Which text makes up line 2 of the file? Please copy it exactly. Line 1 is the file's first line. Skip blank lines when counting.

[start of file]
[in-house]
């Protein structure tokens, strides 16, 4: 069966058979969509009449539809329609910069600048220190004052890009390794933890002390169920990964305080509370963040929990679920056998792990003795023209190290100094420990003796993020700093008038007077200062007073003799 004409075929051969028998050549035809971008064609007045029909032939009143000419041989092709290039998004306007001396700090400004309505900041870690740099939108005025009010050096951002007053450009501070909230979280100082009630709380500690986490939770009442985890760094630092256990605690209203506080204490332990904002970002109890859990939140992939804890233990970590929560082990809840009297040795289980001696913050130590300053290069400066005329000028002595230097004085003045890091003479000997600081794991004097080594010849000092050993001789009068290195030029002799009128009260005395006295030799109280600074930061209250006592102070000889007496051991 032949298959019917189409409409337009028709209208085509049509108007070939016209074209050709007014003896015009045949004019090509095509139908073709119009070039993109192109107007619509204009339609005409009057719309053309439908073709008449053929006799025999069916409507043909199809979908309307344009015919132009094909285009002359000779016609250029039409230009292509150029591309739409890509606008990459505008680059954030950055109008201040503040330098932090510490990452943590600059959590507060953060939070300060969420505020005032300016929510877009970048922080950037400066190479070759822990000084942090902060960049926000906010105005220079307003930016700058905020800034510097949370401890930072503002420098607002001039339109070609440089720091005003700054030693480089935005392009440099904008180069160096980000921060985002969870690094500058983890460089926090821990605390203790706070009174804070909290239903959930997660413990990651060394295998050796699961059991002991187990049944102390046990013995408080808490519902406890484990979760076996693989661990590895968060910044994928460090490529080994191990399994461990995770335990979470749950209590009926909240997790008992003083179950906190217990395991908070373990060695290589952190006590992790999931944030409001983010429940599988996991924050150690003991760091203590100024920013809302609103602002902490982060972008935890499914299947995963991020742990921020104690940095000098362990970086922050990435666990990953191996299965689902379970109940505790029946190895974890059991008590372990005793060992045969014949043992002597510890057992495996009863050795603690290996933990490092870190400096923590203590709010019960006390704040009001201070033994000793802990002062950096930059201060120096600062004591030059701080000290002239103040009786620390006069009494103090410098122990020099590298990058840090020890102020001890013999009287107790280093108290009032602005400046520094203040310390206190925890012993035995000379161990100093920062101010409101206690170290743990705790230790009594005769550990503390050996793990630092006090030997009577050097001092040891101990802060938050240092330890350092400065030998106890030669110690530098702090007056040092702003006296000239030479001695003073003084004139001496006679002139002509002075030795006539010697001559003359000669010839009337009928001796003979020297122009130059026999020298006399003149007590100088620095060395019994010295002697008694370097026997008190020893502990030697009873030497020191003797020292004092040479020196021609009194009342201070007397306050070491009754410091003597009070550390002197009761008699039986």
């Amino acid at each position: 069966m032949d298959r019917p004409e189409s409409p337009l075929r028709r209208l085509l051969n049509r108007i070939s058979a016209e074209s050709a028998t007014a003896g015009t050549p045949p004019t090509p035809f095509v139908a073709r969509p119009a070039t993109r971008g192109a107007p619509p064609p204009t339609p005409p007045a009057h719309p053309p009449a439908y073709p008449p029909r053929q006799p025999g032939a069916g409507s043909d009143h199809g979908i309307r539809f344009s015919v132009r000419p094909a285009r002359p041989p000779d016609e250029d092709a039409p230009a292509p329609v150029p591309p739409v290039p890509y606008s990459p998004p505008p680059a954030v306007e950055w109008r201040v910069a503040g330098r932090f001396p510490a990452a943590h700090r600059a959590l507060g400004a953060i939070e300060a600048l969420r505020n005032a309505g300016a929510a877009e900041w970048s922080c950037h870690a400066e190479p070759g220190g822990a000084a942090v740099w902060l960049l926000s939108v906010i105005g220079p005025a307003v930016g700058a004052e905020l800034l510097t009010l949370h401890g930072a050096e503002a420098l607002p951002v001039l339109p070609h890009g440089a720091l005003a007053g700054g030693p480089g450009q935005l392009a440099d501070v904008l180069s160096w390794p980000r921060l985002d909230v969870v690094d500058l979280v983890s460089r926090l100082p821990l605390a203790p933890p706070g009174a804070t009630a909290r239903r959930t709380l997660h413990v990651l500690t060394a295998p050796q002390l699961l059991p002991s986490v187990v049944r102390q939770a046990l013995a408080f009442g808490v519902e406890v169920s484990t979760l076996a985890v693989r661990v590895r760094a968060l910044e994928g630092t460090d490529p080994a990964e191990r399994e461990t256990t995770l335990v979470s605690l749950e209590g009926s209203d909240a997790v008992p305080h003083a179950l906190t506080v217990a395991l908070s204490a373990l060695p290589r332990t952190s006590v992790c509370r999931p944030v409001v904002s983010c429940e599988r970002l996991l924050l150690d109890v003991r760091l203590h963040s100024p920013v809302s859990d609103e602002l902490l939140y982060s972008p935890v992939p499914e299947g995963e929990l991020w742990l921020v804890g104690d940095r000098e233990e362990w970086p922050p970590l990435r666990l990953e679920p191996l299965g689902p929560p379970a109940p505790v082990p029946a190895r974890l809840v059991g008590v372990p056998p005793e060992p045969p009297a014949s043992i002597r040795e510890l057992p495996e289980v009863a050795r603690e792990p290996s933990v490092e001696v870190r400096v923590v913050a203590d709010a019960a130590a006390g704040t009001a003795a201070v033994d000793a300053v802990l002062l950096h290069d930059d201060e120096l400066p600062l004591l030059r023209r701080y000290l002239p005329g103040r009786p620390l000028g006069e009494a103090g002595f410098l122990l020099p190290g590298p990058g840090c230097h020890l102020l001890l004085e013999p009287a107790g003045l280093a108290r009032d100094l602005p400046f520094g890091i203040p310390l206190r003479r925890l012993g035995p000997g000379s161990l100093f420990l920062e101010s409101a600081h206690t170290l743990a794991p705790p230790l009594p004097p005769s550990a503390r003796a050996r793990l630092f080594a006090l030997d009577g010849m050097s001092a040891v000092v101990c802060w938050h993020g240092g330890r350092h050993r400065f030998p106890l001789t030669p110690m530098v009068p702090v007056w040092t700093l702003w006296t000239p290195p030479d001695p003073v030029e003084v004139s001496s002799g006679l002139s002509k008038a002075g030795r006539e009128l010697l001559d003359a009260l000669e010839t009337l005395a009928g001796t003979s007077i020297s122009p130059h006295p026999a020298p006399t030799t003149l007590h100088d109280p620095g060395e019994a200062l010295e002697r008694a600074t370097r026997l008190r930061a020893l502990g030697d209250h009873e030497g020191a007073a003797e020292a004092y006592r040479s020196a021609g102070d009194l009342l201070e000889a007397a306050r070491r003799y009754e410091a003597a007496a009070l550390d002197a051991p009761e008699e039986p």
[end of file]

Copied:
């Protein structure tokens, strides 16, 4: 069966058979969509009449539809329609910069600048220190004052890009390794933890002390169920990964305080509370963040929990679920056998792990003795023209190290100094420990003796993020700093008038007077200062007073003799 004409075929051969028998050549035809971008064609007045029909032939009143000419041989092709290039998004306007001396700090400004309505900041870690740099939108005025009010050096951002007053450009501070909230979280100082009630709380500690986490939770009442985890760094630092256990605690209203506080204490332990904002970002109890859990939140992939804890233990970590929560082990809840009297040795289980001696913050130590300053290069400066005329000028002595230097004085003045890091003479000997600081794991004097080594010849000092050993001789009068290195030029002799009128009260005395006295030799109280600074930061209250006592102070000889007496051991 032949298959019917189409409409337009028709209208085509049509108007070939016209074209050709007014003896015009045949004019090509095509139908073709119009070039993109192109107007619509204009339609005409009057719309053309439908073709008449053929006799025999069916409507043909199809979908309307344009015919132009094909285009002359000779016609250029039409230009292509150029591309739409890509606008990459505008680059954030950055109008201040503040330098932090510490990452943590600059959590507060953060939070300060969420505020005032300016929510877009970048922080950037400066190479070759822990000084942090902060960049926000906010105005220079307003930016700058905020800034510097949370401890930072503002420098607002001039339109070609440089720091005003700054030693480089935005392009440099904008180069160096980000921060985002969870690094500058983890460089926090821990605390203790706070009174804070909290239903959930997660413990990651060394295998050796699961059991002991187990049944102390046990013995408080808490519902406890484990979760076996693989661990590895968060910044994928460090490529080994191990399994461990995770335990979470749950209590009926909240997790008992003083179950906190217990395991908070373990060695290589952190006590992790999931944030409001983010429940599988996991924050150690003991760091203590100024920013809302609103602002902490982060972008935890499914299947995963991020742990921020104690940095000098362990970086922050990435666990990953191996299965689902379970109940505790029946190895974890059991008590372990005793060992045969014949043992002597510890057992495996009863050795603690290996933990490092870190400096923590203590709010019960006390704040009001201070033994000793802990002062950096930059201060120096600062004591030059701080000290002239103040009786620390006069009494103090410098122990020099590298990058840090020890102020001890013999009287107790280093108290009032602005400046520094203040310390206190925890012993035995000379161990100093920062101010409101206690170290743990705790230790009594005769550990503390050996793990630092006090030997009577050097001092040891101990802060938050240092330890350092400065030998106890030669110690530098702090007056040092702003006296000239030479001695003073003084004139001496006679002139002509002075030795006539010697001559003359000669010839009337009928001796003979020297122009130059026999020298006399003149007590100088620095060395019994010295002697008694370097026997008190020893502990030697009873030497020191003797020292004092040479020196021609009194009342201070007397306050070491009754410091003597009070550390002197009761008699039986």